Discipline: Social, Behavioral, and Economic Sciences
Subcategory: Cell and Molecular Biology
Room: Park Tower 8216
Marc-Antonio Padilla - Oberlin College
Co-Author(s): Benjamin H Singer, University of Michigan, MI
Survivors of sepsis commonly develop cognitive and affective disorders. Furthermore, hospitalization for acute illness is frequently a pivotal point in the progression of dementia in patients with Alzheimer’s disease (AD). However, the cognitive decline associated with sepsis survivorship is poorly understood. We hypothesize that sepsis survival will have greater behavioral effects in the presence of AD neuropathology in the normal brain. We used presymptomatic 5XFAD mice (4 months old) as a model of early Alzheimer?s Disease (AD) to investigate interactions between the behavioral deficits associated with sepsis survival and AD. Cecal ligation and puncture (CLP) was used as a naturalistic model of sepsis, and mice were tested at least 14 days after CLP. Previous studies in our laboratory have not demonstrated clear memory deficits in hippocampal based tasks such as the Morris water maze and contextual fear conditioning in wild-type sepsis survivor and na?ve mice. We therefore conducted behavioral testing on wild-type CLP survivor and 5xFAD CLP survivor mice using the puzzle box task, a measure of executive function that involves multiple brain regions including the prefrontal cortex, thalamic nuclei, hypothalamus, and cerebellum, in addition to contextual fear conditioning. 5xFAD sepsis survivor mice performed worse in the puzzle box task than wild-type sepsis survivor mice (Cox regression, p = 0.07). In the fear conditioning task, 5xFAD exhibited increased freezing in response to the conditioned context and increased generalization of conditioned fear compared to wild-type sepsis survivors (p < 0.02). Together, the results indicate an increased vulnerability of 5xFAD mice to both decline in executive function and affective disorders associated with sepsis survival. Future research direction includes glial analysis to investigate possible neuroinflammatory mechanisms.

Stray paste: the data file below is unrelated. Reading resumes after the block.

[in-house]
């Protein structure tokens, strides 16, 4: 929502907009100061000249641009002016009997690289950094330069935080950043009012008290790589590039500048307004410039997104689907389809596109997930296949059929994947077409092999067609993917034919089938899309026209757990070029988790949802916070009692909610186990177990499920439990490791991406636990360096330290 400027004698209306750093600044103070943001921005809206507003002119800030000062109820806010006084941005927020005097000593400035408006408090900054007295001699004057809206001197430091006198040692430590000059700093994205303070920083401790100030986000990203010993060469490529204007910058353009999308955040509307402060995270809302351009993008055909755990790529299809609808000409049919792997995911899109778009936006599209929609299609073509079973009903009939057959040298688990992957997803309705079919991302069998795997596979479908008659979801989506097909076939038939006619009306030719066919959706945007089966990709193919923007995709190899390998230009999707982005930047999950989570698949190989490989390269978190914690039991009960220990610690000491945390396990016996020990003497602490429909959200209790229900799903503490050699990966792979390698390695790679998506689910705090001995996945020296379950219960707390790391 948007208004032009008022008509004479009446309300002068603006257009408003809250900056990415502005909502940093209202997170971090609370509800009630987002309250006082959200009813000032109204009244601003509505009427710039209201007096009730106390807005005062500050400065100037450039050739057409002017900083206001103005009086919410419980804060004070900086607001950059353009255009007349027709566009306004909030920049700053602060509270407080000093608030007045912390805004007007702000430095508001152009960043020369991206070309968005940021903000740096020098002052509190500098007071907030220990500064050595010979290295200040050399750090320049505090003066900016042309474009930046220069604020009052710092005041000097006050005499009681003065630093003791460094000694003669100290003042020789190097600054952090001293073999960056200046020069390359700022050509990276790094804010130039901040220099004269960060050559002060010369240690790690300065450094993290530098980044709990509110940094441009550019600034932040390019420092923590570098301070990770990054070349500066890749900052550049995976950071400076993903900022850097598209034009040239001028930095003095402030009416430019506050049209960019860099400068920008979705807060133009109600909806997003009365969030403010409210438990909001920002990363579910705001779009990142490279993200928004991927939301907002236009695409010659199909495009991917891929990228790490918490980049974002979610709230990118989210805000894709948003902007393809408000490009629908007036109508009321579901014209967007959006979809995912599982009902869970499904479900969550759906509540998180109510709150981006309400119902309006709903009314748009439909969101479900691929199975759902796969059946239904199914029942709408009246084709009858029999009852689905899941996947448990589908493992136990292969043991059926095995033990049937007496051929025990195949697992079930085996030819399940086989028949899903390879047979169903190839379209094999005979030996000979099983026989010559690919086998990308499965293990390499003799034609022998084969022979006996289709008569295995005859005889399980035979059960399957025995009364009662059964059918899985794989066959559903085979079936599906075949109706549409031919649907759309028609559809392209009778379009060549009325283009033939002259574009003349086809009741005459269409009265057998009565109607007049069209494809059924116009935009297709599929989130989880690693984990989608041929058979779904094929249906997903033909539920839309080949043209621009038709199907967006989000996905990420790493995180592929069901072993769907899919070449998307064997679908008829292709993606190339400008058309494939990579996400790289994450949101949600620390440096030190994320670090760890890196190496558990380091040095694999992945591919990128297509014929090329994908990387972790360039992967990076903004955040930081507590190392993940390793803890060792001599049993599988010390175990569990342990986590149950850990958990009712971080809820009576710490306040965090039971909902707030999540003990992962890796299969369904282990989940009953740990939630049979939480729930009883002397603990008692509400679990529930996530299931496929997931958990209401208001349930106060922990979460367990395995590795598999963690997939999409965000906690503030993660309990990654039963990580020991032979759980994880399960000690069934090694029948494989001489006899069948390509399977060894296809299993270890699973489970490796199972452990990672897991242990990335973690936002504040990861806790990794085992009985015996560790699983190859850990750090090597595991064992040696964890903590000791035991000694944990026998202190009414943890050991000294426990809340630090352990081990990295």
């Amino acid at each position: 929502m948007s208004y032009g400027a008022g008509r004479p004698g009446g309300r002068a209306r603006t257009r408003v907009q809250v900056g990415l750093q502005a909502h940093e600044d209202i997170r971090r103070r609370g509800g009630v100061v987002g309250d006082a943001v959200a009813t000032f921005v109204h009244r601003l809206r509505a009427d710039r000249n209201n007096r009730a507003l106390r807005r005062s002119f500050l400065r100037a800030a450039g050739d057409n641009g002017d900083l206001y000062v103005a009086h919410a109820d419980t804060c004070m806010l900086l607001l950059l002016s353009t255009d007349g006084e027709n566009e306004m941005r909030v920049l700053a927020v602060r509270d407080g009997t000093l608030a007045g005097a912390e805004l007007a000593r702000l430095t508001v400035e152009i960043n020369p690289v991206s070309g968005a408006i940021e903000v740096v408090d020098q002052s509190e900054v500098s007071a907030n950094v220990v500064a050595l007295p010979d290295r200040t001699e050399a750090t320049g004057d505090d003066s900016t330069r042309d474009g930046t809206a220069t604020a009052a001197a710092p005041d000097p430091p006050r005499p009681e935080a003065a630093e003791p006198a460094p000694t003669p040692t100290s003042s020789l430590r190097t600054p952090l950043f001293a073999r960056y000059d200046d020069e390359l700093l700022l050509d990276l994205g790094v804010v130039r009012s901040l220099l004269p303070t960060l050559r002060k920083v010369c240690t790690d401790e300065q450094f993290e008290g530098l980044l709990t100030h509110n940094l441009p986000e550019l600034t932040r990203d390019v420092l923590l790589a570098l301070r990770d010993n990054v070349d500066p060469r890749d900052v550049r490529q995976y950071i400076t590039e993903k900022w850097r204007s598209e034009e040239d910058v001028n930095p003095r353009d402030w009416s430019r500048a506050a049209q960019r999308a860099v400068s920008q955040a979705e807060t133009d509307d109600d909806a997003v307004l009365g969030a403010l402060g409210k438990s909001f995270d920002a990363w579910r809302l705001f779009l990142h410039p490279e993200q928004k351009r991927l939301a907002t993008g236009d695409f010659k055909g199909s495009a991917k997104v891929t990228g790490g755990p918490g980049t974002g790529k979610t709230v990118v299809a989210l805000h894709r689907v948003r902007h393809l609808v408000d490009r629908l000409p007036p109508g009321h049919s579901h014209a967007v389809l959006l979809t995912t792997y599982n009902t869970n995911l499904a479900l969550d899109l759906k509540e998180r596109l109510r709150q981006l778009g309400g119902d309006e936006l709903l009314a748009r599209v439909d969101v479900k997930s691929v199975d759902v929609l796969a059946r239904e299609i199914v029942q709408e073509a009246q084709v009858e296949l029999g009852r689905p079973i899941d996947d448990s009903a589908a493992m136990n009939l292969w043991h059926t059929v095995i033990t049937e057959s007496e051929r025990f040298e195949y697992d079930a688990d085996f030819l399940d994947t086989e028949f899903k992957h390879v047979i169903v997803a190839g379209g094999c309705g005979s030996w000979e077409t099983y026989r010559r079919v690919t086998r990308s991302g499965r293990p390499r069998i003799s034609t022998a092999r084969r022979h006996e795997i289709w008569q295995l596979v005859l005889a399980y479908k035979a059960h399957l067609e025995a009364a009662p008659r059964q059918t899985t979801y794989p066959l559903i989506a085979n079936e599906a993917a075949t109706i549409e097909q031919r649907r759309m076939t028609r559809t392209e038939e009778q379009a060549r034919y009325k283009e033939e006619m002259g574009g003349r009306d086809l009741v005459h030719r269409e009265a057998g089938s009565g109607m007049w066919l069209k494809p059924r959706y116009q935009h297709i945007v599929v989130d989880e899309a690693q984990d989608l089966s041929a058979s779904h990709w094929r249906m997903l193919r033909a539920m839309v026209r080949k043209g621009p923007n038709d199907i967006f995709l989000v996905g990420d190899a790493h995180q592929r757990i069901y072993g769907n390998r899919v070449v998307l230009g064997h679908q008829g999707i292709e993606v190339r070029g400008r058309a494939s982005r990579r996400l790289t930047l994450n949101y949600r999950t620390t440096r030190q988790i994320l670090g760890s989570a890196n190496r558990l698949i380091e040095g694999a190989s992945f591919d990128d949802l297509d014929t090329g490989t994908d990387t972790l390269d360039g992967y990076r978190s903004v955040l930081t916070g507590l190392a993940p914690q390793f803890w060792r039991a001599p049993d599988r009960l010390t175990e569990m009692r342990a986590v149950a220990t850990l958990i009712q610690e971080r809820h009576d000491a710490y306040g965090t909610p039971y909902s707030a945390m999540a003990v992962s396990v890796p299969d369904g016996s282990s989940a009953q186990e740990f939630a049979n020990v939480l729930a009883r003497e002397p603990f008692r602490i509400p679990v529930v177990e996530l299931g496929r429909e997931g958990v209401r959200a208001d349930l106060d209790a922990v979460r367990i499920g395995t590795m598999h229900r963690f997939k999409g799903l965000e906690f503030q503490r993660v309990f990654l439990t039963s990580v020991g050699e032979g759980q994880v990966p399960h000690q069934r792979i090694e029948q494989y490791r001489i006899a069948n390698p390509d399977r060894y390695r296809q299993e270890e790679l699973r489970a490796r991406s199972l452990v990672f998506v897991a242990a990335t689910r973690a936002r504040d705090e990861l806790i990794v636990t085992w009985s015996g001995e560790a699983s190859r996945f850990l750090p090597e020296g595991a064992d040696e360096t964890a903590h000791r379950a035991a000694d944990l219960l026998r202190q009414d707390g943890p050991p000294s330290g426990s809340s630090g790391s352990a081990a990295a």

Funder Acknowledgement(s): This work is supported by an NSF BIO REU award (#1852074) to Keith Duncan and Shelly Flagel of the Neuroscience Graduate Program of University of Michigan.
Faculty Advisor: Benjamin H Singer, email@example.com
Role: I performed the behavioral testing of the mice in the puzzle box task and the contextual fear conditioning.